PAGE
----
Worried military mother with no outlet
Written by Ms. Meniscus on November 8, 2011
Dear Ms. Meniscus,
My son is deployed in Afghanistan. I talk about him a lot and I just heard from a friend that I'm boring everyone to death when I go on about him. Truth is I'm just worried and want to talk but now I'm angry at my friends for what they think. Any advice?
Proud & Worried Mother
Dear Proud & Worried Mother,
It is not unreasonable for a mother to carry on about her children. This is especially true if you consider the potential dangers your son faces while fighting in the military abroad.
Those who are bored with you talking about your son may not be able to relate to the idea of having a loved one serve in a potentially dangerous situation. Friends and family of police and firemen know a little bit more about these day-to-day hazards. The truth is that not everyone will identify with what is important to you 100 percent of the time, regardless of the topic.
Some tips to watch out for:
Be aware how you are framing the conversation about your son. Are you monopolizing “Girl’s Night Out” by talking about your son? Are you simply repeating the same worries and fears over and over hoping to extract a unique response from your friends each time? You can see how this topic could become mundane and one-sided conversation after a while.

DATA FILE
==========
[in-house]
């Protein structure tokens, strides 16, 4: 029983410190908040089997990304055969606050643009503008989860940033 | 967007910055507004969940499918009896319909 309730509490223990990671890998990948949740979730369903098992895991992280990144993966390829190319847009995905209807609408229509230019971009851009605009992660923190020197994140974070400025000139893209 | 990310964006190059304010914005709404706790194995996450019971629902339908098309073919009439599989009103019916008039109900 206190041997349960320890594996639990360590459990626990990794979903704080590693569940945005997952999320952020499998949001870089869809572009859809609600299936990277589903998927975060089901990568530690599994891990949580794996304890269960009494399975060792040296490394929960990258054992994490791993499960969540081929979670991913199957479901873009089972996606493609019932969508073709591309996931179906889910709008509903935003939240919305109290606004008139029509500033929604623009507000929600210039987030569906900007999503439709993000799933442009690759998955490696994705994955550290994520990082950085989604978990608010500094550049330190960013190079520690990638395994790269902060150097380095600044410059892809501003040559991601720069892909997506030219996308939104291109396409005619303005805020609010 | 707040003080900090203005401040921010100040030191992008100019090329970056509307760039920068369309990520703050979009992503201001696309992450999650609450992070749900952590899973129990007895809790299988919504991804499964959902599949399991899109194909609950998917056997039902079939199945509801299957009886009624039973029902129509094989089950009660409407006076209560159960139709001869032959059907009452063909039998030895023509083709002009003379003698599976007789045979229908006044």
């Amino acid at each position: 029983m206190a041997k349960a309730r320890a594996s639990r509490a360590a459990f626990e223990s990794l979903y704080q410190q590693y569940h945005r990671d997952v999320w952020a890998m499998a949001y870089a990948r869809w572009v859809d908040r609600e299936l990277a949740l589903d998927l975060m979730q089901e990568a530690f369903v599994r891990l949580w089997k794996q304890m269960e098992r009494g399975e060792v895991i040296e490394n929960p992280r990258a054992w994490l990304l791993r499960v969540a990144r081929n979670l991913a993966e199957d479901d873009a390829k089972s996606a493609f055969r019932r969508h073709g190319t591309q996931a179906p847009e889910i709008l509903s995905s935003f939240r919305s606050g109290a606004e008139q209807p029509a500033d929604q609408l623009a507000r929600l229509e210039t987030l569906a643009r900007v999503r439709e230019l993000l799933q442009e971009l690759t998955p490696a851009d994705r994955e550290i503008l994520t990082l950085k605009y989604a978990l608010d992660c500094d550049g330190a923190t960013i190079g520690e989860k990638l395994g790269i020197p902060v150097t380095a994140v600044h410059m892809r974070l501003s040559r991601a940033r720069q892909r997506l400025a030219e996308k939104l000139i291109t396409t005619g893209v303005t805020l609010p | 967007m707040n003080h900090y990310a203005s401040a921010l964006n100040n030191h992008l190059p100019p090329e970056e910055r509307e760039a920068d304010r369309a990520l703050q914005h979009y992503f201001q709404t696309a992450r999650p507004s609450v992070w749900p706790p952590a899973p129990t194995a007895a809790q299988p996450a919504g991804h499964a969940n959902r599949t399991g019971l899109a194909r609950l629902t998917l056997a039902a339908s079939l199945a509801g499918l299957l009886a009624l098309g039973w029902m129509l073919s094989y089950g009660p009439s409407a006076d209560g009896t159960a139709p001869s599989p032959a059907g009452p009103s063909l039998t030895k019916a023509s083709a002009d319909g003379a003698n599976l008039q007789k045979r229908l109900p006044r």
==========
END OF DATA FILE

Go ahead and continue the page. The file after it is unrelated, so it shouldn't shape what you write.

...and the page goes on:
Make sure to engage those around you about the people and things they hold dear and you will see that they will be more apt to listen to you. People like to listen and to be heard. Keep the conversation positive, if appropriate. Instead of continually expressing your anxiety about his being over there, try to share updates on noteworthy events going on in your son’s life while he lives in Afghanistan. These could include promotions, achievements, or even updates on if he will be coming home over the holidays.
If your friends still find it boring, or they are still generally uninterested in your son, it might be safe to bet that they are generally uninterested in you as a friend as well. In which case it would be time to reevaluate your friendships.
The risks and sacrifices your son is making to serve his country should make you proud—don’t forget that or apologize for it.
My gratitude to your son for his service,
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